Submerging a new tattoo is a surefire way to cause a healing issue, or worse, an infection. But if you’re a fish-at-heart and you can’t seem to stay away from water, you may be wondering how to protect your new tattoo when swimming. Follow our guide to ensure that you keep you and your tattoo safe.
Table of Contents (clickable)
Post-Tattoo Care and Why You Should Wait To Swim
A fresh tattoo requires optimal conditions to ensure that it heals quickly, infection-free, and that your art looks flawless when all is said and done. Tattoo aftercare requires specific steps along each step of the journey, and it usually takes around a month for a tattoo to fully heal. Steps include:
- Removing the artist’s wrap.
- Cleaning the tattoo thoroughly with antibacterial soap, twice a day at minimum.
- Allowing the tattoo around three days to stop weeping prior to applying lotion products.
- Being aware of your clothes, surroundings, and environmental factors which may disturb the scabbing process.
- Avoiding scratching or pulling at scabs and peeling skin.
For complete aftercare advice, check out our article Tattoo Aftercare Advice - How Do I Care For My Tattoo?
Are Tattoos Water-Friendly?
A tattoo is essentially an open wound, and like all open wounds, submerging a tattoo puts it at risk for a multitude of issues. When you are cleaning a tattoo, water is essential, but shortly after being washed you need to fully dry the tattoo. When you submerge a tattoo, could have a multitude of problems, such as:
- Damage to Your Tattoo - Water disturbs the scab formation process which could actually cause issues to the final healing of your tattoo such as discoloration.
- Skin Irritation - The chemicals that are in pools or the salt in sea water can cause severe irritation to your open wound, and potentially even burns or sores.
- Risk of Infection - The biggest issue with submerging a tattoo that has not yet healed is a risk of infection. Bacteria in water can truly complicate the healing of your wound and could become so severe that you require amputation from the infection.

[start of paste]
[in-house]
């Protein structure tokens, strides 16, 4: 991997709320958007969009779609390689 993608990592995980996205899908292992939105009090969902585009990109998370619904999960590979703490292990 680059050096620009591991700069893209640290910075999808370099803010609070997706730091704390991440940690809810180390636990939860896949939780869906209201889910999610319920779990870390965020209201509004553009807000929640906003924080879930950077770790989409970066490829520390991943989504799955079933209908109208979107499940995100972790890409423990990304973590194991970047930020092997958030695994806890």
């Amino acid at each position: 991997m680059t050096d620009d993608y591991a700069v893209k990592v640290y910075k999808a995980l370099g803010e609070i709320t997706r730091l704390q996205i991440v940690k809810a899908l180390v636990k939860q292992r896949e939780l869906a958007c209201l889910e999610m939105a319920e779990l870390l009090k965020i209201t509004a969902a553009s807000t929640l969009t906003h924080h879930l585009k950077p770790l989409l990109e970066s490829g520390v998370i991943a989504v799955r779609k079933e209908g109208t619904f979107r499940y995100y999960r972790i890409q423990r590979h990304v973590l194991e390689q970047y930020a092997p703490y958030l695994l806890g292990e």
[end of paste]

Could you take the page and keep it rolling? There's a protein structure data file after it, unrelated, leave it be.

When Can I Swim?
You should wait until your tattoo has fully healed before going swimming. A fully healed tattoo takes around four weeks, but for some people or for more complicated and larger designs this time may be longer. When it comes to a new tattoo, you should even take precaution when you are showering.
If you’ve lost track of time and you’re wondering how to tell if your tattoo is fully healed, you should no longer have any redness, irritation, scabbing, or peeling skin. Your tattoo may still have a milk scab, but at this point, it is safe to swim with your new tattoo.
If you're out in the sun make sure to wear proper sunscreen for tattoos.
Stay away from swimming pools until your tattoo has fully healed. If the multitude of chemicals doesn’t cause severe irritation to your open wound, the potential for serious bacterial issues could be the cause for concern.
Be Careful in the Sea
Saltwater is extremely irritating to an open wound and severely disturbs the healing process. In addition, the presence of bacteria is common. In one case, a man went swimming in Mexico with a new tattoo and got septic shock from an aggressive bacterial infection. This actually led to his death.
Protect Your Tattoo for Safe Tattoo Swimming
If you’ve given your tattoo around a month to heal but still notice that it’s going through the process quite slowly, there are options available to you to protect your new tattoo when swimming.
If you plan to submerge your tattoo and want to play on the safe side of caution, follow these steps:
- Wash your tattoo carefully and then pat it until it is completely dry.
- Use a waterproof tattoo wrap such as Saniderm, and make sure it is totally sealed when it is applied.
- Avoid staying in the water for an extended period of time, and avoid submerging your tattoo when possible.
- Remove the wrap immediately after you are done.
- Re-wash the tattoo with antibacterial soap and pat dry.
- Apply a small amount of ointment or lotion to your tattoo.
If You Already Went Swimming
If you’re reading this too late and you’ve already been swimming, wash and dry your tattoo and then keep an eye out for any concerning symptoms such as:
- Excessive redness
- Redness that extends beyond the tattoo
- Skin that feels hot to the touch
- Severe swelling or pain
- Blisters or rashes
- Any open sore growth that smells
- Discharge or bleeding from your tattoo
- Fever or chills
If you notice any of these symptoms, you should speak to a medical professional immediately.
Our Final Thoughts
It’s worth waiting for your tattoo to be fully healed before you dive back into the pool again. You don’t want to put you or your art at risk. If you are a beach bum in the summer months, you should consider getting your tattoo in the winter so you won’t be tempted to interrupt your tattoo’s healing process with a swim.